Planning a day trip to Kaaterskill Falls? The New York State Department of Environmental Conservation is announcing new measures to make your visit a safer one. Here’s everything you’ll need to know before you head out, from important regulations to enhanced accessibility.
Keeping Visitors Safe
With more individuals coming to Kaaterskill Falls for sight-seeing and photo opportunities, forest rangers are doing everything they can to keep the area safe. But that hasn’t been an easy task. In a recent interview with The New York Times, state forest ranger Rob Dawson said social media has played a role in the influx of visitors. “Just talking to people who come up here, they say, ‘Yeah, we saw this on the internet — we’re trying to find it.'”
It’s no wonder that the falls have gained so much attention in recent years. With its drop of 230 feet, Kaaterskill Falls is the highest cascading waterfall in the state, taller than Niagara Falls — and a much shorter drive from New York City. Its beauty has inspired Hudson River School painters since the 1800s, and in the age of photo-sharing, many more tourists seek out the breathtaking views themselves. Added Dawson, “The unfortunate thing is, with those pictures [on social media], there’s nothing informing people that you could get seriously hurt here, too.”
The New York Times reported that the hot spot now sees up to 100,000 visitors a year, ten times more than a quarter of a decade ago. Sadly, these numbers can quickly become a hazard. Since 1992, at least eight people have lost their lives visiting the falls. Six of these fatalities occurred in the last decade, with two in 2016 alone.
Commissioner Basil Seggos said in a statement, “Kaaterskill Falls is an increasingly popular destination, unique in its natural beauty coupled with steep cliffs and slippery rocks. DEC encourages visitors to the falls to use caution and the regulations adopted today complement the State’s $1.25 million investments to improve safety and accessibility at the falls without sacrificing its natural qualities. We want people to visit New York’s natural areas and state lands, but we want them to visit responsibly and be mindful of their surroundings.”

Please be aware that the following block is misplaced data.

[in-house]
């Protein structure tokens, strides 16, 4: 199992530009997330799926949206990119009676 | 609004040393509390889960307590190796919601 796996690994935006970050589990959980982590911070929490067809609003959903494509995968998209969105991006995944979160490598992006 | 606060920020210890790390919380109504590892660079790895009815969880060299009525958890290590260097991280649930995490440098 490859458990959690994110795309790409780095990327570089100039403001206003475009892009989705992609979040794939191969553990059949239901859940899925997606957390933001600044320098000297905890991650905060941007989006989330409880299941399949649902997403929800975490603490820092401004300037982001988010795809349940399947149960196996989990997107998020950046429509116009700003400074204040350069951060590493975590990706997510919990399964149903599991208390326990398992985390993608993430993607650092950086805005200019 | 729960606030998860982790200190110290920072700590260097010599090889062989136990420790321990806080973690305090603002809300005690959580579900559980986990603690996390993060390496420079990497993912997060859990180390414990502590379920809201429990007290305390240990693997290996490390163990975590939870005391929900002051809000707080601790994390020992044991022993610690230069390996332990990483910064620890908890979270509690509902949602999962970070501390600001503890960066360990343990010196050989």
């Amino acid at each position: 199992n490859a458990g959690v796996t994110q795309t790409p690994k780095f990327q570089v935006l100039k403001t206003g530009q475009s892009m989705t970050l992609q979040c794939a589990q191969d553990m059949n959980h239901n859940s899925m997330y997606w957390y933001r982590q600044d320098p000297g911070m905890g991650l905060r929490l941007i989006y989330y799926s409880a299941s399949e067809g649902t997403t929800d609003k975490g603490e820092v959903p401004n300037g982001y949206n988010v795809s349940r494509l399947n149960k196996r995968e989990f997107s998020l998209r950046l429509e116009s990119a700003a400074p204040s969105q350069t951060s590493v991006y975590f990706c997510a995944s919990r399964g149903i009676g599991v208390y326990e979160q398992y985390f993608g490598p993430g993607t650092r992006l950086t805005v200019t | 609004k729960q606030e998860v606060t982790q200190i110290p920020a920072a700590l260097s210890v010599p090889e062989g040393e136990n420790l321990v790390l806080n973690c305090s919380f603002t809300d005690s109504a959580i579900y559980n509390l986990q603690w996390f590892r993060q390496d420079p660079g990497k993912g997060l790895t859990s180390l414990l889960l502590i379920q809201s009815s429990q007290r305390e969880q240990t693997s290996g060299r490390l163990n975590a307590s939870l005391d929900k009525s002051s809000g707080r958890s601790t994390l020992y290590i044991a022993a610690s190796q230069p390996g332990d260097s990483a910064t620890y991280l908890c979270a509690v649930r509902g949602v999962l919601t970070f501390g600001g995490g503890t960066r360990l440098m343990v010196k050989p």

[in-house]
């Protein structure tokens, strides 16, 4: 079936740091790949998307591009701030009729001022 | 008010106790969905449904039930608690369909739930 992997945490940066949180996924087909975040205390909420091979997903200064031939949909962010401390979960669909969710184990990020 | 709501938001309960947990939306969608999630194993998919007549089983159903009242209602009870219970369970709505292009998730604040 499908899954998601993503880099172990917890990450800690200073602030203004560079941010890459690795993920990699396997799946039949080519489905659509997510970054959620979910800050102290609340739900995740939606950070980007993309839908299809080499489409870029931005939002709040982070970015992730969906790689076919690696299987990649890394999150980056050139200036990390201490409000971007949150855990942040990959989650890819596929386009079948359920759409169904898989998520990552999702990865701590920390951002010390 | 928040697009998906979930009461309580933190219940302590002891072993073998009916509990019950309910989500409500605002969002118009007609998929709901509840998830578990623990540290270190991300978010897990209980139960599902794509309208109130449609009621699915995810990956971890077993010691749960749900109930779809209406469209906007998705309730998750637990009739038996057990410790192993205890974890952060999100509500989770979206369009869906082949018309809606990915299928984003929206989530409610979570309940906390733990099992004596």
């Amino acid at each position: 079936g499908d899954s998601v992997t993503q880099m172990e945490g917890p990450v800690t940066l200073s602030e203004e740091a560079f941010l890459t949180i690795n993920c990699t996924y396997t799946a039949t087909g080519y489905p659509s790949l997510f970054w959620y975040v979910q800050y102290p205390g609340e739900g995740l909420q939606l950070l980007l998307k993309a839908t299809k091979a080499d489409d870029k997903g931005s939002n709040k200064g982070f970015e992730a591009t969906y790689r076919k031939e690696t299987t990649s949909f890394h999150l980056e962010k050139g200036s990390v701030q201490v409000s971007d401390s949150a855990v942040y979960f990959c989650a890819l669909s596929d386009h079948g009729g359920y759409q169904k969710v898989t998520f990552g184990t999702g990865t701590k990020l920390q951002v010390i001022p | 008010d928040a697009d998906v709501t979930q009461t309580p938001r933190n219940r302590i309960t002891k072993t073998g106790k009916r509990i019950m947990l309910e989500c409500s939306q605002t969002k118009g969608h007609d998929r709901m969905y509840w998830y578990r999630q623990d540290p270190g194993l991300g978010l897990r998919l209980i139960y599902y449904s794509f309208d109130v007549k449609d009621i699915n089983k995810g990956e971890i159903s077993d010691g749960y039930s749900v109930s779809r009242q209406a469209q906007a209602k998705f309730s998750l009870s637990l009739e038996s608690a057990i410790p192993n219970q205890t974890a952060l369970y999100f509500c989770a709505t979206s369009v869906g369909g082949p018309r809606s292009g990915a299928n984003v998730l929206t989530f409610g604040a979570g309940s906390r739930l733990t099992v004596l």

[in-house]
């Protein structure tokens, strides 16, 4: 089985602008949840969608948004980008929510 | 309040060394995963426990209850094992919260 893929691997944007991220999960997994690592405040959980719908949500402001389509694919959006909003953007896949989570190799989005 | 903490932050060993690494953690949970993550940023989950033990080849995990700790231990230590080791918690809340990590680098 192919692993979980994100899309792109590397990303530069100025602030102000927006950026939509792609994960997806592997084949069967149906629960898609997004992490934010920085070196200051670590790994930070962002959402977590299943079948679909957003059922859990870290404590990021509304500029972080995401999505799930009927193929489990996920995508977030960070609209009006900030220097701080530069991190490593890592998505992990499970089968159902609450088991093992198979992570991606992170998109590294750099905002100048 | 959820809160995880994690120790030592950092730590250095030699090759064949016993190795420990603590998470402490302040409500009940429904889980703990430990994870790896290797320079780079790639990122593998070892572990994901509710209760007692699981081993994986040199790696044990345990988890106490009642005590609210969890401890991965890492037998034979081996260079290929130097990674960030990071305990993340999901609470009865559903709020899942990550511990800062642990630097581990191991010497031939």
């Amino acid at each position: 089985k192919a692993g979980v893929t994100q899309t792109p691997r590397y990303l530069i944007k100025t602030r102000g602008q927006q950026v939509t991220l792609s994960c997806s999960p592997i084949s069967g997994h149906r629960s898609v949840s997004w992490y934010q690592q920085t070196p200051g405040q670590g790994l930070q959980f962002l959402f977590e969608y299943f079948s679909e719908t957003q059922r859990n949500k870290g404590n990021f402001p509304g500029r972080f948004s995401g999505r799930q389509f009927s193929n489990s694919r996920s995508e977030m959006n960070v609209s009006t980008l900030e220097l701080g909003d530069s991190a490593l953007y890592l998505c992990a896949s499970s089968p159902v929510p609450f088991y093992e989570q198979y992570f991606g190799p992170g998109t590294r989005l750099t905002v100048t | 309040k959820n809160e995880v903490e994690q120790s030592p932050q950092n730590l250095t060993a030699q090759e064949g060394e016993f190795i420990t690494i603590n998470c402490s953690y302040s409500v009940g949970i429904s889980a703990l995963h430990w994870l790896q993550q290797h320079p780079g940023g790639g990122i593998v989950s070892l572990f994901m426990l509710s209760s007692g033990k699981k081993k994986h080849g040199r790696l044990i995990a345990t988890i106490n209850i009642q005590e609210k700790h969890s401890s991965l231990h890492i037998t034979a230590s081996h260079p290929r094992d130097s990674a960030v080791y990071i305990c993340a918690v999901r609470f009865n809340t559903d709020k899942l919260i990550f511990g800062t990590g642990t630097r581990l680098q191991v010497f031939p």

Over the past few years, the DEC has made several accessibility and safety improvements to the area, including:
- Construction of an observation platform and smooth surface trail leading to the platform,
- Installation of a 200-foot cable hand rail on the trail leading to the middle pool of the falls,
- Improvements to the Kaaterskill Falls trail down to the middle pool, and the rehabilitation of a one-half-mile section of trail leading to the Kaaterskill trail system,
- Installation of a 115-foot hiking bridge spanning Spruce Creek and connecting the hamlet of Haines Falls to the Escarpment Trail and North/South Lake Campground,
- Construction of a foot trail leading from the end of the Kaaterskill Falls trail at the base of the falls upslope to the middle pool of the falls and continuing to the top of the falls,
- Expansion of two Kaaterskill Falls parking areas,
- Rehabilitation of a horse boarding platform and construction of a hitching post at the Scutt Road parking lot,
- Replacement of a hiking trail bridge to accommodate horse traffic,
- Installation of 500 feet of split rail fencing at both the upper and lower falls, and
- Additional signage to warn the public about the potential dangers in the area.
This year, even more is being done to improve the visitor experience and overall safety at the falls and its surrounding areas, including the Kaaterskill Falls Riparian Area, Kaaterskill Clove Riparian Corridor, Platte Clove Riparian Corridor, and Colgate Lake Wild Forest Area. According to a recent DEC press release, new regulations now prohibit:
- All campfires and portable stoves (except when camping at designated campsites or otherwise camping in accordance with DEC regulations),
- Glass containers except for the storage of medicines,
- The use of audio devices without the use of headphones/ear buds,
- The possession of alcohol,
- Entering restricted areas, as designated by signage,
- Portable generators at Kaaterskill Clove, Kaaterskill Falls and Colgate Lake Wild Forest, and
- Walking within six feet of cliff edges or entering the water within 150 feet upstream at Kaaterskill Falls.
In addition, the public may not enter Kaaterskill Clove and Platte Clove one-half hour after sunset or one-half hour before sunrise, except when camping in accordance with DEC regulations or as licensed hunters, anglers, and trappers.
For more information on the latest regulations, you can visit DEC’s website at dec.ny.gov/regulations/2359.html#Recently.
- The New York Times – The Deadly Waterfall in the Instagram Age